In my experience as a QA Manager, every organisation I’ve worked for has had a keen interest in automated testing. It’s easy to see why everyone falls in love with its perceived benefits - faster testing, with fewer people, at lower cost… the dream!
AUTHOR: Tom Giordmaina - QA Lead
Tom has extensive experience delivering superior quality digital products for large enterprises from Origin Energy to Nine Entertainment Co and News. Tom has exceptionally high standards and rigorous QA methodologies to ensure Kablamo’s (and our client’s) products meet the expected requirements and quality.
INTRODUCTION In my experience as a QA Manager, every organisation I’ve worked for has had a keen interest in automated testing. It’s easy to see why everyone falls in love with its perceived benefits - faster testing, with fewer people, at lower cost… the dream!
For this reason, every business case I’ve had approved to implement automated testing was achieved based on the below objectives and planning:
- Decrease resources – based on fewer manual ‘human’ testers required;
- Improve testing time – speed up testing, for example by reducing regression testing from days to hours;
- Overall cost savings – as a direct result of fewer people required over a shorter testing period.
PERCEIVED VALUE So, the perceived value of automated testing can be summed up as:
__LESS RESOURCES + IMPROVED TEST TIME = COST SAVING__
In my humble opinion, these benefits - while clearly advantageous to any business - are merely convenient side effects of automated testing. In fact, the actual value is far greater.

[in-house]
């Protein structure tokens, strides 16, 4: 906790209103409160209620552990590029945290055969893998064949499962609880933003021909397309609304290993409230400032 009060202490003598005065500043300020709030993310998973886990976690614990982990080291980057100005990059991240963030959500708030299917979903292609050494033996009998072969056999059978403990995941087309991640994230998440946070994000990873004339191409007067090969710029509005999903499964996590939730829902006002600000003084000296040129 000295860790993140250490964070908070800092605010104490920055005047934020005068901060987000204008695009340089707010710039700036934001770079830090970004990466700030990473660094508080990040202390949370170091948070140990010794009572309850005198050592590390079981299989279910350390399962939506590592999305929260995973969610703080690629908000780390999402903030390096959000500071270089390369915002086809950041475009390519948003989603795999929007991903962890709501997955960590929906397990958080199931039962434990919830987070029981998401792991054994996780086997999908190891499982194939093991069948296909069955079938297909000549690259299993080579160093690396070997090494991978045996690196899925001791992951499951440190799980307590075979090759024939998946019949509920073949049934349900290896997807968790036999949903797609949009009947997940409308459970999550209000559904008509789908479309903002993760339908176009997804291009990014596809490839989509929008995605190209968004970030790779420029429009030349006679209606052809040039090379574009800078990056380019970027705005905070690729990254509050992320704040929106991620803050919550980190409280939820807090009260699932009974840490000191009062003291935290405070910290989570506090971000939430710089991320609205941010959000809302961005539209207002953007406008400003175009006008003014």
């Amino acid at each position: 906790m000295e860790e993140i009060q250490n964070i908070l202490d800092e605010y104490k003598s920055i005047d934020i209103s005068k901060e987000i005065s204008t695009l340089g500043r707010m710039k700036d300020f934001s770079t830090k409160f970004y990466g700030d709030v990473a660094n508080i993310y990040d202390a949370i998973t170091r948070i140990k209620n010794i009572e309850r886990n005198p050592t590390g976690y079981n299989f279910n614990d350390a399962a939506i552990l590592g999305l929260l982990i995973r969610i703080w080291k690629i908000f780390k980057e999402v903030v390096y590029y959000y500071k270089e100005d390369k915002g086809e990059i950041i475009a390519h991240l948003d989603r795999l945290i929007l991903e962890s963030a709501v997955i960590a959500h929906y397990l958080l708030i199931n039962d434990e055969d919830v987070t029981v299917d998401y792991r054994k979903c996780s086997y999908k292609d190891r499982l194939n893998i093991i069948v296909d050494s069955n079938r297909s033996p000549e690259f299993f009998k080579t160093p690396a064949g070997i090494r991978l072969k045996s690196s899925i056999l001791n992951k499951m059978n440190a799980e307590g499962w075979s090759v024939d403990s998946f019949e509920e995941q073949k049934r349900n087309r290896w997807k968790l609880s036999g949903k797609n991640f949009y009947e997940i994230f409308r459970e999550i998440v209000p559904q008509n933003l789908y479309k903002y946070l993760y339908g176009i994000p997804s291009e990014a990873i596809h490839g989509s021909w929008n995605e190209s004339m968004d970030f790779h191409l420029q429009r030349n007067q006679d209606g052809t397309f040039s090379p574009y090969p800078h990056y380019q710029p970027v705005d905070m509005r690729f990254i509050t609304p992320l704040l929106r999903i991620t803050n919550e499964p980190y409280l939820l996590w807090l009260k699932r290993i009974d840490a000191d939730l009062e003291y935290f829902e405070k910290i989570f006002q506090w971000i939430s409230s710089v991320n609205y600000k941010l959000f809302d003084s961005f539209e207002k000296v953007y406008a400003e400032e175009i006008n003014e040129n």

The true value of an automated testing strategy is actually higher quality and expanded test coverage (although these benefits don’t go down as well in a business case).
So-called “manual” testers are still important. Not everything can (or should) be automated as humans are still needed for many elements. Analysis, investigation, and designing the test scenarios immediately spring to mind, though the list goes on.
Automation does have its place, and should primarily be used to eliminate manual regression testing. So once something has been tested manually, any repeated testing of the same functionality can be conducted by a machine. After all, even the most vigilant human can lose their diligence when repeating and testing the same component over, and over again. So, in the case of regression testing, machines can more consistently deliver quality.
However, a common mistake made after the introduction of automation, is to reduce the number of testers in the organisation. Instead, the testers should finally be free to do what they’re employed to do - TEST!
(There are caveats to this rule - for example, where an organisation is completely reliant on manual testers to execute enormous manual regression suites, automation will naturally decrease the number of manual testers required).
It all boils down to the fact that endlessly running through regression checklists is not testing. This is something anyone can do and involves very limited skills… (but that’s a topic for another day).
TRUE VALUE With all this in mind, the true value of automation can be summed up as:
RELIABLE AUTOMATION + REPEATED TEST PROCESS = BROADER TEST COVERAGE + HIGHER QUALITY
SUMMARY The selling points to automation are usually that because less manual resources are required, testing can be carried out quicker while saving the business money. While no doubt important, the real benefit to the business is being able to repeat test processes which allows human testers to move on to other aspects, ensuring higher quality code and better digital services across the organisation.
If you’re sick of bugs and false starts hamstringing the delivery of your digital services, get in touch to find out more about the automation test tools Kablamo has devised to significantly reduce test time and improve quality for clients.